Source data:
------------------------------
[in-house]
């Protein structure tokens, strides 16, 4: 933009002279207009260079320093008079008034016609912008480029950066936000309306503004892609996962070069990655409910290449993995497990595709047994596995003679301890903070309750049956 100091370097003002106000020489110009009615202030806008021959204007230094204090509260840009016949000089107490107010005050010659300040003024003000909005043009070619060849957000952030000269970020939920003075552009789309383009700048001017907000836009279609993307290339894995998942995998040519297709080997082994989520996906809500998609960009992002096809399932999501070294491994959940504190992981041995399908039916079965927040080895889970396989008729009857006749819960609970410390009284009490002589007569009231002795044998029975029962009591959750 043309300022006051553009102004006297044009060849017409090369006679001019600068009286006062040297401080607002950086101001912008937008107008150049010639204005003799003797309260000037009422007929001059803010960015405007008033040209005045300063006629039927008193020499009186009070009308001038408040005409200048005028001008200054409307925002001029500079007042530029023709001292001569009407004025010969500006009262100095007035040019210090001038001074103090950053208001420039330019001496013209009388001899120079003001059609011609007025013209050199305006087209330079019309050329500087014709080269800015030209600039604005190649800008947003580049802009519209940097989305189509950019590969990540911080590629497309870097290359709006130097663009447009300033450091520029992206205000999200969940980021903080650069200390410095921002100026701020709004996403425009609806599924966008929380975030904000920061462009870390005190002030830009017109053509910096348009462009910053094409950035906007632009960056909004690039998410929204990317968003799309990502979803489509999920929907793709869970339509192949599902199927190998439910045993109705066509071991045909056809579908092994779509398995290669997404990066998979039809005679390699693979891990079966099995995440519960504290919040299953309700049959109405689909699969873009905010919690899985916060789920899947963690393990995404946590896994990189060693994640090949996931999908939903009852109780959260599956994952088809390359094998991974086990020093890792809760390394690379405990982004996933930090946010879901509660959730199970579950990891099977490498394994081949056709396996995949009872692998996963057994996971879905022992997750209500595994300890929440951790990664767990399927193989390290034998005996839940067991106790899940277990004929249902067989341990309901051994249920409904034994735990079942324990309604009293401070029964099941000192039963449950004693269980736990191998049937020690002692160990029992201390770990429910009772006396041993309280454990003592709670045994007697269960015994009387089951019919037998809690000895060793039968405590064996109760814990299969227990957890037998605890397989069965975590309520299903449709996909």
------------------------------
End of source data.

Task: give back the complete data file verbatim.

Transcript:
[in-house]
């Protein structure tokens, strides 16, 4: 933009002279207009260079320093008079008034016609912008480029950066936000309306503004892609996962070069990655409910290449993995497990595709047994596995003679301890903070309750049956 100091370097003002106000020489110009009615202030806008021959204007230094204090509260840009016949000089107490107010005050010659300040003024003000909005043009070619060849957000952030000269970020939920003075552009789309383009700048001017907000836009279609993307290339894995998942995998040519297709080997082994989520996906809500998609960009992002096809399932999501070294491994959940504190992981041995399908039916079965927040080895889970396989008729009857006749819960609970410390009284009490002589007569009231002795044998029975029962009591959750 043309300022006051553009102004006297044009060849017409090369006679001019600068009286006062040297401080607002950086101001912008937008107008150049010639204005003799003797309260000037009422007929001059803010960015405007008033040209005045300063006629039927008193020499009186009070009308001038408040005409200048005028001008200054409307925002001029500079007042530029023709001292001569009407004025010969500006009262100095007035040019210090001038001074103090950053208001420039330019001496013209009388001899120079003001059609011609007025013209050199305006087209330079019309050329500087014709080269800015030209600039604005190649800008947003580049802009519209940097989305189509950019590969990540911080590629497309870097290359709006130097663009447009300033450091520029992206205000999200969940980021903080650069200390410095921002100026701020709004996403425009609806599924966008929380975030904000920061462009870390005190002030830009017109053509910096348009462009910053094409950035906007632009960056909004690039998410929204990317968003799309990502979803489509999920929907793709869970339509192949599902199927190998439910045993109705066509071991045909056809579908092994779509398995290669997404990066998979039809005679390699693979891990079966099995995440519960504290919040299953309700049959109405689909699969873009905010919690899985916060789920899947963690393990995404946590896994990189060693994640090949996931999908939903009852109780959260599956994952088809390359094998991974086990020093890792809760390394690379405990982004996933930090946010879901509660959730199970579950990891099977490498394994081949056709396996995949009872692998996963057994996971879905022992997750209500595994300890929440951790990664767990399927193989390290034998005996839940067991106790899940277990004929249902067989341990309901051994249920409904034994735990079942324990309604009293401070029964099941000192039963449950004693269980736990191998049937020690002692160990029992201390770990429910009772006396041993309280454990003592709670045994007697269960015994009387089951019919037998809690000895060793039968405590064996109760814990299969227990957890037998605890397989069965975590309520299903449709996909």